Material by and about Gene Sharp
Gene Sharp died in January 2018 after spending over 65 years studying dictatorships, political power and nonviolent struggle. His long journey is fascinating (to me at least), full of twists and turns and improbable events. Over the years I’ve written four articles about him. This page contains links to all of them.
This lengthy article was originally published in the March 1976 issue of Fellowship magazine. Dr. Sharp adapted it from two of his oral presentations. I like this piece because the tone is more conversational and passionate than Sharp’s books, which are mostly written in an academic style. When I first read this essay way back in the 1970’s, it sparked my interest in nonviolent action. The idea of looking at nonviolence systematically as a unified technique for wielding political power really “blew my mind” (as we used to say back then).
In this piece Sharp relates several historical episodes, including the American Revolution, where nonviolent action played a pivotal role in achieving political change. He makes the point that stubborn, nonviolent resistance is an inherent part of human (and animal) nature. While advocating more serious study of strategic nonviolence for national defense, he upbraids the peace movement for its failures and reluctance to explore new alternatives to war. For me, one of the more interesting threads is the idea of a “hidden history” of nonviolent struggles. Although historians focus on wars, revolutions and bloody coups, nonviolent power dynamics may be more influential in shaping history than is generally recognized.
“So we don’t have to change human nature—or even animal nature—in order to be nonviolent. We can be the same stubborn, obnoxious people we’ve always been, under the guise of our halos and piety, while accomplishing things collectively that have a political objective.”
This is a brief summary of Power and Struggle, part one of Gene Sharp’s classic book The Politics of Nonviolent Action. In this introductory volume Sharp discusses the nature of political power, why people obey rulers, the limitations of using violence, and how change can be brought about through the use of strategic nonviolence. He also offers reasons why historians have largely ignored the technique of nonviolent struggle.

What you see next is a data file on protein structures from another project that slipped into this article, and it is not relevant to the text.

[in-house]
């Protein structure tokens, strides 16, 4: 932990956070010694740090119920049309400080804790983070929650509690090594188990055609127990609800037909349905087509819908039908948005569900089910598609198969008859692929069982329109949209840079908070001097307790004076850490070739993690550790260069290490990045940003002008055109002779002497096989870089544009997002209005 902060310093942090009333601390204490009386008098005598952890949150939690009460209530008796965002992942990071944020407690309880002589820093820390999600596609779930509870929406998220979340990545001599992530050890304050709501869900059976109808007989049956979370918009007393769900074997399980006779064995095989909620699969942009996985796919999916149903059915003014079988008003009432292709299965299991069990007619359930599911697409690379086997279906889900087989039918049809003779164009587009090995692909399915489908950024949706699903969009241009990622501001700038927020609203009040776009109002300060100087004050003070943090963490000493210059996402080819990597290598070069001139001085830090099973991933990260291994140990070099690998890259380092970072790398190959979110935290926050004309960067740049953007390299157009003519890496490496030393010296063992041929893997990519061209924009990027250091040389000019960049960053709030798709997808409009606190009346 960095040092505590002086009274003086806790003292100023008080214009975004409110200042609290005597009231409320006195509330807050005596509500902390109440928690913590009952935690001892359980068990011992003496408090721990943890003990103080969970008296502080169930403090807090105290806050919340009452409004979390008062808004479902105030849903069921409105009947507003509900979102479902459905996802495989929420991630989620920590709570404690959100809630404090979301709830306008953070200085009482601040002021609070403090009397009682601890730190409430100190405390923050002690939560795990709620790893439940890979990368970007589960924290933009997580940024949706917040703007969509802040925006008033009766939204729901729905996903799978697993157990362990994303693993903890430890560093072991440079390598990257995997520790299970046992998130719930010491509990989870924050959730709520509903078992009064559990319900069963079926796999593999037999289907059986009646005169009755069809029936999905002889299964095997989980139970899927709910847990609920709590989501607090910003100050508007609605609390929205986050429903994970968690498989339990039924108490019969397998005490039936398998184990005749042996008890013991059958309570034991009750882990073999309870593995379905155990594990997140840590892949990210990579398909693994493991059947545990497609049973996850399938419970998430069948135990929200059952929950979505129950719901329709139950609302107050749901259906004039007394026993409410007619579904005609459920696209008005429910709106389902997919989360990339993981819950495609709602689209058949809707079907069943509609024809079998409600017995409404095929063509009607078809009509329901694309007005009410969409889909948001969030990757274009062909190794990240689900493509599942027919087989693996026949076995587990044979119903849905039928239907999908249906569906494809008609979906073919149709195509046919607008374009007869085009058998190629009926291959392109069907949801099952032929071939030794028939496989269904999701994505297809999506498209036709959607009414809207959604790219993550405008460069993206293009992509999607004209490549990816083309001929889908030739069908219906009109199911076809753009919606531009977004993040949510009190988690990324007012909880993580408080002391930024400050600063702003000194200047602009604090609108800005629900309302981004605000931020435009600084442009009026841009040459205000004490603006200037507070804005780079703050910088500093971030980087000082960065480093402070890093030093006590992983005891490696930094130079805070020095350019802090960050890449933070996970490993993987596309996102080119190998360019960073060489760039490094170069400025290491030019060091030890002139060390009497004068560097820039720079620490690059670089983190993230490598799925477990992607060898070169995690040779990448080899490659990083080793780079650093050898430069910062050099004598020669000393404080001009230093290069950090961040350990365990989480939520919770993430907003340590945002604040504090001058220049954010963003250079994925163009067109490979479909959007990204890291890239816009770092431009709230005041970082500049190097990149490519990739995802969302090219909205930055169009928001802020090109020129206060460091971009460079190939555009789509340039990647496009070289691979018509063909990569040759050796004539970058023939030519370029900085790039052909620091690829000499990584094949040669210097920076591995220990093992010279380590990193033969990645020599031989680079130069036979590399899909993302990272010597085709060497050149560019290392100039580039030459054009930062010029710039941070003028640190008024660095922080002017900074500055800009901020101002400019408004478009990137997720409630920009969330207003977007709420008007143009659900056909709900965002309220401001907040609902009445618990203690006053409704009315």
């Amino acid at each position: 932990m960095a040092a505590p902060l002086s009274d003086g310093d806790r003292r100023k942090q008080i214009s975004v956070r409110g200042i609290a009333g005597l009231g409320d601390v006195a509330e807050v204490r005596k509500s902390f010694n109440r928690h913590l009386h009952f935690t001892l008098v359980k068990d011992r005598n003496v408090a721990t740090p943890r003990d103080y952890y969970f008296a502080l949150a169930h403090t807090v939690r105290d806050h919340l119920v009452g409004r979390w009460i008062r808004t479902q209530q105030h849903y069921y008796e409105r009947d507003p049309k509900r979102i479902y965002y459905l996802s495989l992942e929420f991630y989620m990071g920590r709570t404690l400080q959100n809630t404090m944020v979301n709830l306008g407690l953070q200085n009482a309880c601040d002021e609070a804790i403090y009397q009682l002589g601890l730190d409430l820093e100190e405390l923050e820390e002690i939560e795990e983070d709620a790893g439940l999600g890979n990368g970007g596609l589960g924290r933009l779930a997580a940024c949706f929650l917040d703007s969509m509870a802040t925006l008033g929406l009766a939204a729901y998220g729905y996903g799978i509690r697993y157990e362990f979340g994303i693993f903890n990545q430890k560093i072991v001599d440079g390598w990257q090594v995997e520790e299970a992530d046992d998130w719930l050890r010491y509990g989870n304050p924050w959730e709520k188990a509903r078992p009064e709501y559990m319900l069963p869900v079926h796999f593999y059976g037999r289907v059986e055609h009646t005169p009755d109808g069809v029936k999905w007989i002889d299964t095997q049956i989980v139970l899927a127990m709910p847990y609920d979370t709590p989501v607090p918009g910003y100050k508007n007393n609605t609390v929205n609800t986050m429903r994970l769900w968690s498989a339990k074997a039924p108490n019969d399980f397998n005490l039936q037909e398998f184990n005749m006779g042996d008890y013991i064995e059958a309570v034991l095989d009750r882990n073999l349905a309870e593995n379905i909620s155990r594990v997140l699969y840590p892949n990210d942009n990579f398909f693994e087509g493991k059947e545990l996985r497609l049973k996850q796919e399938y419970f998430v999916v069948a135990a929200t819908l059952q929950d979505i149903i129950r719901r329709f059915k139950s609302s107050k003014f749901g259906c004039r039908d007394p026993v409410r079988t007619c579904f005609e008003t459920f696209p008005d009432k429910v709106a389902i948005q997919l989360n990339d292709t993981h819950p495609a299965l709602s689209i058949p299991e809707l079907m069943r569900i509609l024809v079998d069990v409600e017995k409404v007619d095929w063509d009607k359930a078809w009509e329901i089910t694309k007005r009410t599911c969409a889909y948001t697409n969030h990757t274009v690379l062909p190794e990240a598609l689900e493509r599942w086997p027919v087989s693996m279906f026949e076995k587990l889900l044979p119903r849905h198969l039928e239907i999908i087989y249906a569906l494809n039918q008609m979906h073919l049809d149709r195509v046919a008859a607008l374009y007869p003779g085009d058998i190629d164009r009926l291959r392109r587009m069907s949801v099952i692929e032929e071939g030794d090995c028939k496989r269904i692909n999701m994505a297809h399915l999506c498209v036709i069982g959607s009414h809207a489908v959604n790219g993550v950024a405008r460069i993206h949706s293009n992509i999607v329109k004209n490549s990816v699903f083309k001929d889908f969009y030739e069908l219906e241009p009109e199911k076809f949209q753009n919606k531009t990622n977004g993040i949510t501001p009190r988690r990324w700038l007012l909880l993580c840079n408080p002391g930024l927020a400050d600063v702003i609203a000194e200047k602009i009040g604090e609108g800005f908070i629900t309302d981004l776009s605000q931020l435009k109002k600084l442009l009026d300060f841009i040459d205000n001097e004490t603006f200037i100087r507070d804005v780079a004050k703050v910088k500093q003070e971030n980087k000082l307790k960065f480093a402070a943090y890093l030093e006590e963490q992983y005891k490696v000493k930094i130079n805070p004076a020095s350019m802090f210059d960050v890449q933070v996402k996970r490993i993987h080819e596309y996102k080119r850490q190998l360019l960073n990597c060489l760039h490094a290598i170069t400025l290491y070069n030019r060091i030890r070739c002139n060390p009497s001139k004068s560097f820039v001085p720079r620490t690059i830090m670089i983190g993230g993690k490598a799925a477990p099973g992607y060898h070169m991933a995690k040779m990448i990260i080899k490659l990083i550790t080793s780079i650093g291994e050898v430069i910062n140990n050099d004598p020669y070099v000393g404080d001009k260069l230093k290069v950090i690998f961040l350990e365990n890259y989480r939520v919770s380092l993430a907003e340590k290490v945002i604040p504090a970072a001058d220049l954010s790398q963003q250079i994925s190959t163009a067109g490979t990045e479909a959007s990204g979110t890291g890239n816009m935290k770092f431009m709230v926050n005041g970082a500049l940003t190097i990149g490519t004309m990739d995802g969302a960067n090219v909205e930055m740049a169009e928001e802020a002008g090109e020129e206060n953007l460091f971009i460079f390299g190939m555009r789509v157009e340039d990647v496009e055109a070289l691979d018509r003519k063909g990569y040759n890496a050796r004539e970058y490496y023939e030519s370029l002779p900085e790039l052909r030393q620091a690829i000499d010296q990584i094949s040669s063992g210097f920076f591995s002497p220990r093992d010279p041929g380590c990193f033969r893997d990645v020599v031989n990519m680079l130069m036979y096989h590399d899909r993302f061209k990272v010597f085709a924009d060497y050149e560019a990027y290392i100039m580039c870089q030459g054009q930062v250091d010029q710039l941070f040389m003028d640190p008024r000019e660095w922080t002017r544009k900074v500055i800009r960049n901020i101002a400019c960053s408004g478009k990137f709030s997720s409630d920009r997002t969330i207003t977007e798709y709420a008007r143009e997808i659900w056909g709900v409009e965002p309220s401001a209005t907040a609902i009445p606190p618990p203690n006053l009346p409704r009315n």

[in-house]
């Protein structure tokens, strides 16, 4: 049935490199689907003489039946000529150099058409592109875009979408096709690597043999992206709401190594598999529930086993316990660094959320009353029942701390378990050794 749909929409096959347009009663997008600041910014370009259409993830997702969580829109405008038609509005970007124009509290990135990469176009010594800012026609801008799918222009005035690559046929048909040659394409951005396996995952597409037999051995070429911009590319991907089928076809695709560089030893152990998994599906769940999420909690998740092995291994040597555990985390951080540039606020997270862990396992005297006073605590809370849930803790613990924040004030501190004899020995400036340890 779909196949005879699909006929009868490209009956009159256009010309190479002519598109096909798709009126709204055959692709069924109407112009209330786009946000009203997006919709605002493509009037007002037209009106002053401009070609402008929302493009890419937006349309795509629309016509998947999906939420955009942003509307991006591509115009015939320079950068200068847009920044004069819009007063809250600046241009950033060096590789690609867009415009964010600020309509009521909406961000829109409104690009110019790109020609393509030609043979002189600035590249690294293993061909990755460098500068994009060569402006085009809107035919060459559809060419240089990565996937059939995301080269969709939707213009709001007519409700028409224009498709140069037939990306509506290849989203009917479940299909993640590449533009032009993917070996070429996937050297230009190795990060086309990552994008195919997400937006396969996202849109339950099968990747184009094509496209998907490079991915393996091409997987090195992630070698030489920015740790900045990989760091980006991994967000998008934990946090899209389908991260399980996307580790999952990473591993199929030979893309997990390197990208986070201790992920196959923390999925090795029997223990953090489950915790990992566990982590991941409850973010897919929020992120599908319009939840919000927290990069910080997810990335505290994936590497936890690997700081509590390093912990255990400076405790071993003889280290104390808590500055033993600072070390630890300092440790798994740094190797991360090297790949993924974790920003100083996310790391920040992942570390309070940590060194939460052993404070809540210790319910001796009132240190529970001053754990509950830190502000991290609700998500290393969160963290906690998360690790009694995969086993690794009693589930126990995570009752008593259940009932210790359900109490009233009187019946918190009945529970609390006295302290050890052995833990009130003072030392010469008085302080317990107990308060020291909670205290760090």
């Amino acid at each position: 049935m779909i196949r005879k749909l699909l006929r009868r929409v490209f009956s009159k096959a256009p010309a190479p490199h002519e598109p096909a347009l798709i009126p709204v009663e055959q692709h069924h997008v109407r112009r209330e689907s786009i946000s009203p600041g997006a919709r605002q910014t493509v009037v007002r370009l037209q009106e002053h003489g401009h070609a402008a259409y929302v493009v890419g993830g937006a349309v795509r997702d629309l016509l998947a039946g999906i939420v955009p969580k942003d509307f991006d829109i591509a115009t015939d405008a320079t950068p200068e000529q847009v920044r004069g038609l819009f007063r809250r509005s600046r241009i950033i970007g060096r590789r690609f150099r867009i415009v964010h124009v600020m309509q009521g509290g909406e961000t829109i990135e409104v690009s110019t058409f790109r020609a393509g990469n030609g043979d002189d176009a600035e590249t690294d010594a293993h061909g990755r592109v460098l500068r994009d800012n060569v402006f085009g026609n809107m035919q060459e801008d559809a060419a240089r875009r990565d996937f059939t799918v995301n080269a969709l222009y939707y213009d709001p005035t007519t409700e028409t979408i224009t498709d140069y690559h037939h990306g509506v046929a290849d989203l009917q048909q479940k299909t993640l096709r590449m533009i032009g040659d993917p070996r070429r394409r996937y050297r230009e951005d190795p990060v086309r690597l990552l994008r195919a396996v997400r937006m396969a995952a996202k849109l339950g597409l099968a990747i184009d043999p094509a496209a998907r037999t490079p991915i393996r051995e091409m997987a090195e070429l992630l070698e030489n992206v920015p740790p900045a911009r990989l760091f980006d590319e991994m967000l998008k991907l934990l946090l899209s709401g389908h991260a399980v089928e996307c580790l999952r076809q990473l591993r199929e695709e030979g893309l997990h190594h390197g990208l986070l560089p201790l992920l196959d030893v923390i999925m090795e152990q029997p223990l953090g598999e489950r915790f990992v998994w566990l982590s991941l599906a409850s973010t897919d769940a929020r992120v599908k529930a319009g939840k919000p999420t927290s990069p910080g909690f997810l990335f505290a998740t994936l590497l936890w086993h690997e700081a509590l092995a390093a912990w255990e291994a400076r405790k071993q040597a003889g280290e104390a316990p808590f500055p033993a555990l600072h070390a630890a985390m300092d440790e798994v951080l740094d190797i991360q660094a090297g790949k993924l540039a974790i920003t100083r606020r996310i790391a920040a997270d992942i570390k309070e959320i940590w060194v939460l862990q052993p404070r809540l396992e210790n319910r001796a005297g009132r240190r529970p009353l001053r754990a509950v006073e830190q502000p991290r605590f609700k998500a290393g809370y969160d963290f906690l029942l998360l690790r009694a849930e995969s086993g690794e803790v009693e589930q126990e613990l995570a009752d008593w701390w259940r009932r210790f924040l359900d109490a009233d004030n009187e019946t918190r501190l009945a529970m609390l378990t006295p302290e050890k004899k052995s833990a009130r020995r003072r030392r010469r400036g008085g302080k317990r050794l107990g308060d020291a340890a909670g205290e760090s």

“Without at least the passive support of the general population and his/her agents, the most powerful dictator in the world becomes just another crackpot with dreams of world domination.”
I interviewed Dr. Sharp in June 1983 while he was attending a conference in Whittier, California. This transcript represents those portions of that conversation that still seem (to me) most interesting and relevant. I’ve tried to include questions that reveal a little about the personal side of the man and his work, and those that cast a critical eye on Sharp’s conception of civilian-based defense and the possibility of transarmament.
There is a mention of the Polish situation near the end of our conversation. At the time of the interview, tensions were high in Poland; the communist regime had declared martial law and Solidarity, the independent trade union, was operating underground. Using strikes and other nonviolent weapons, Solidarity eventually won recognition from the government and was instrumental in the fall of Polish communism in 1989.
“…we have more evidence now that we could develop a viable defense policy using nonviolent forms of struggle than existed in 1939 that you could take atoms and make bombs out of them.”
In this speech, strategic nonviolence expert Gene Sharp stresses the need for nations to have effective methods of defending themselves. He makes a case for the feasibility of nonviolent civilian-based defense, while advocating more research to increase its potential for success. Though this lecture was originally presented in 1983, its main points are just as relevant today, and it provides a great introduction to the subject of nonviolence. Educational listening on your phone or tablet.
“…we may be able to give up military weapons for the same reason we gave up bows and arrows—not because they are wicked and immoral—but because we have discovered a better weapons system.”
(Please do not distribute these audio files without permission from the Albert Einstein Institution.)
This article originally appeared in a 1984 issue of the Catholic magazine Commonweal. It explores the potential of civilian-based defense—the technique of defending a nation’s social institutions using strategic nonviolent action. The piece is based on The Politics of Nonviolent Action, a lecture by Gene Sharp (see above “Civilian-based Defense: A Lecture by Gene Sharp”) and an interview I did with him after the lecture (see above “Nonviolence & Civilian-based Defense: An Interview with Gene Sharp”).
“In the past, Christians faced with evil and injustice have often had to choose between two distasteful alternatives: submit, or resist with force of arms. But if a system of nonviolent sanctions can be developed that is as effective as violence, then perhaps there is a way out of this dilemma.”